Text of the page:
Image of Dr Colin Roth

Dr Colin Roth

Colin Roth is an interdisciplinary specialist in the psychology of aesthetics and an honorary research fellow in the Philosophy Department of the University of Sheffield. He rediscovered his early Nordic enthusiasms at a Royal Liverpool Philharmonic Orchestra concert of music by Carl Nielsen in 1999, conducted by his contemporary, Douglas Bostock.

Colin Roth’s interest in the choreographer, Bournonville and Danish culture in general had originally been fostered bythe promotion of Danish food in the UK in the early 1960s masterminded by Knud Ravnkilde, and the presence of an imprisonably wicked Danish master who organised exchange trips at his school, Westminster City.

His undergraduate dissertation on the development of classical ballet style, supported by study at the Institute of Choreology and with the Royal Ballet, included an examination of August Bournonville’s role in the onward transmission of competing French and Italian traditions, and led to a Petrie Watson Travel Exhibition to study the Stepanov Collection of Sergeev dance notations in the Houghton Library, Harvard University, USA.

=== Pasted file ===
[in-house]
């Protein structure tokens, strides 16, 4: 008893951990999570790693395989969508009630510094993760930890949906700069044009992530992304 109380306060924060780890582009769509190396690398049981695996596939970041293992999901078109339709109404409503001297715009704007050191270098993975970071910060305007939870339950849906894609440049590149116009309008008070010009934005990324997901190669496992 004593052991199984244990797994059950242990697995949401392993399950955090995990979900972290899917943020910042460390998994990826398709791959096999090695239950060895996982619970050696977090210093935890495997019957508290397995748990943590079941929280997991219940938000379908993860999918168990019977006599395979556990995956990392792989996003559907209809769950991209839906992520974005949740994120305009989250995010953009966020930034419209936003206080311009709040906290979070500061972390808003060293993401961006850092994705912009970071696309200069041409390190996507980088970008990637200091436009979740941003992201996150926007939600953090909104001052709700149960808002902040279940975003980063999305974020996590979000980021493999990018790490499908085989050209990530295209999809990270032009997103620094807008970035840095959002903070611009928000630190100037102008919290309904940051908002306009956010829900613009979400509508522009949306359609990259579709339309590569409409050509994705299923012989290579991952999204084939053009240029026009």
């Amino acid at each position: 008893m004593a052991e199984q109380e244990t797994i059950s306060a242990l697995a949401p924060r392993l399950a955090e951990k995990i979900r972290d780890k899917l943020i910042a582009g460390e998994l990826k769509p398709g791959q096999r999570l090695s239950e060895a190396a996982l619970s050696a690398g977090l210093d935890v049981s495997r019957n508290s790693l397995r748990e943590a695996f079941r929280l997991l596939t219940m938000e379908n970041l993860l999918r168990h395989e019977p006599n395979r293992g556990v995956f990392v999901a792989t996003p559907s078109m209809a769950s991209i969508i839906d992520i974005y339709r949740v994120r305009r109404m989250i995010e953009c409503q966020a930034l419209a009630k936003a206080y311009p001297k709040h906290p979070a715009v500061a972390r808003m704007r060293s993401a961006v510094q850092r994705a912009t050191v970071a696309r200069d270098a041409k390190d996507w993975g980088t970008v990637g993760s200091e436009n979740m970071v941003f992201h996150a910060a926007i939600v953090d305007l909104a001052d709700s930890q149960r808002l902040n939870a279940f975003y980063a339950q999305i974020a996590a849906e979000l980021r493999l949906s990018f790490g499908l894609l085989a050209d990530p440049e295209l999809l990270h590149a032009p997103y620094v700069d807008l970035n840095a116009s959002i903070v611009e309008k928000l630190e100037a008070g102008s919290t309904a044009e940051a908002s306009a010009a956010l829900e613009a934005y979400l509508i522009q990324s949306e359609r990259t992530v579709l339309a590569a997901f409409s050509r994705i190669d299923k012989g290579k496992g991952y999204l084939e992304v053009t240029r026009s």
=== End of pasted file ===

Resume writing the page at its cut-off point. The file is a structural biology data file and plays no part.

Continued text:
His PhD, awarded by Sheffield University in 1982, was on the creative process and its relationship to social, economic and political pressures on the creative artist; it examined works in the fields of music, literature, art, architecture, ballet and psychology in the period 1880-1914.

Since 2000 he has supported the Carl Nielsen Edition published by the Danish Royal Library through proof reading of English texts and editorial assistance for Niels Krabbe, the Edition’s General Editor. He has also assisted with the JPE Hartmann Edition published by the Royal Library and other publications and articles by the staff of its Music Department.